Don’t eat that.
For our next few posts, we’re going to take a look at wood damage, particularly in the crawlspace. For the first post, we will focus on damage to the wood that happens due to pests, that is, things that eat the wood.
There are many things that eat wood. Two big categories and a few major culprits exist in the areas we work on today’s post we will start with inesects.
Termites are the largest culprit that we see in this category.
In the Upstate area, termites live in the ground and need moisture to survive. There are many termite species (over 2,000), but the ones here come out of the dirt. Termites eat damp wood near the ground, but they can also eat walls and ceilings if the wood stays wet. This can happen if there’s a plumbing leak in a wall cavity. A roof leak is another common culprit for attracting termites. Termites eat whatever soft, moist wood they can get their little mouths on. You can see early signs of termite damage by the small tunnels they make between wet ground and the wood. If the damage is worse, there will be holes and tunnels in the wood. Some boards may be completely eaten and crumble easily.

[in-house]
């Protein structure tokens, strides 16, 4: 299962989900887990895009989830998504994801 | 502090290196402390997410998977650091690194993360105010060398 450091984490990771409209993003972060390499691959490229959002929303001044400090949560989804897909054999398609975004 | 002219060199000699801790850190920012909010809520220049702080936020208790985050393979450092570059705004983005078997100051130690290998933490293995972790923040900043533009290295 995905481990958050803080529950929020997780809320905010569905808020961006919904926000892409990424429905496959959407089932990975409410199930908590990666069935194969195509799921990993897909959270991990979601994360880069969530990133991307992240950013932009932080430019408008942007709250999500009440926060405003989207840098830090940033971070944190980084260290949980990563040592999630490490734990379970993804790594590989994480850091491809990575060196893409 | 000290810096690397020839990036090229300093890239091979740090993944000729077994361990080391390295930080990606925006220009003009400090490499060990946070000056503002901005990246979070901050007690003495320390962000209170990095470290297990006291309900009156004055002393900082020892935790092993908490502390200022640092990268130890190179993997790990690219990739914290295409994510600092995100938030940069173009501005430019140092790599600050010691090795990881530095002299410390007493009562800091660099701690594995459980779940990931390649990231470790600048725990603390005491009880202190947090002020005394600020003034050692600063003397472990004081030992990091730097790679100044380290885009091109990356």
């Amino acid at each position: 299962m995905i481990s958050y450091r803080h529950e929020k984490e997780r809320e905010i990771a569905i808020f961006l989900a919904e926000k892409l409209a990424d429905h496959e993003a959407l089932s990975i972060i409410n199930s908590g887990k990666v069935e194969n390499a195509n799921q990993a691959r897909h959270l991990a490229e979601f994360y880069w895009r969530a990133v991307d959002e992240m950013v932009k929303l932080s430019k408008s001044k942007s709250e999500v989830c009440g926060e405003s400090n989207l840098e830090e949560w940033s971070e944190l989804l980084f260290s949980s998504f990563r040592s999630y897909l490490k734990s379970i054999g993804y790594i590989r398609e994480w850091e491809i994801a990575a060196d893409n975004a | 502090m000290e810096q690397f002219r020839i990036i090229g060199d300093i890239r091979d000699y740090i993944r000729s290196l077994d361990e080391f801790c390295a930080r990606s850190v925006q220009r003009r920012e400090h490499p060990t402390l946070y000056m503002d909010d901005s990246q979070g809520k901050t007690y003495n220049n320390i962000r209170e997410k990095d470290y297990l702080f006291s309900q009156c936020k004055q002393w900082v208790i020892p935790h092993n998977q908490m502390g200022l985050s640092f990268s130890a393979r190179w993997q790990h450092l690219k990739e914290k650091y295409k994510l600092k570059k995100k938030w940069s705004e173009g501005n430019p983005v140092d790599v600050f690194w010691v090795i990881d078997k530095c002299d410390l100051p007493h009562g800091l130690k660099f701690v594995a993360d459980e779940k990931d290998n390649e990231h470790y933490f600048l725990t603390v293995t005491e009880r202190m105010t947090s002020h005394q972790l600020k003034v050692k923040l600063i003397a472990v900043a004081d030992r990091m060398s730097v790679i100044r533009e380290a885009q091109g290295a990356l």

You need a professional to treat termite damage before making any repairs. The queen termite lives up to 12ft underground and produces hundreds of offspring a day. Treating the termites that are visible is only a small part of solving the problem. Without killing the queen, you will still have a termite problem. Boards with damage should be replaced or supported with new lumber.
To avoid termite damage, you can do preventive treatments and control moisture. Dry wood termites are uncommon in the upstate area but can be found along the coast and in Southern GA. Most home insurance policies don’t cover termite damage. To protect your home, treat for termites and check for problems every year.
Powdered post beetles
These nasty bugs boar little holes in the wood and, much like termites, gobble things up. They are far less common in our area and tend to prefer older, harder lumber to go after. This means they are much more common in older homes and rarely seen in new homes. The tiny holes in the wood may seem harmless, but they can cause significant damage to houses.
Treating these bugs is harder than termites because they lay eggs and hide them deep in the wood. Like termites, they also seem to like a nice, moist environment. Keeping things dry is one of the best first lines of defense against most home problems. That advice will come up over and over in this blog.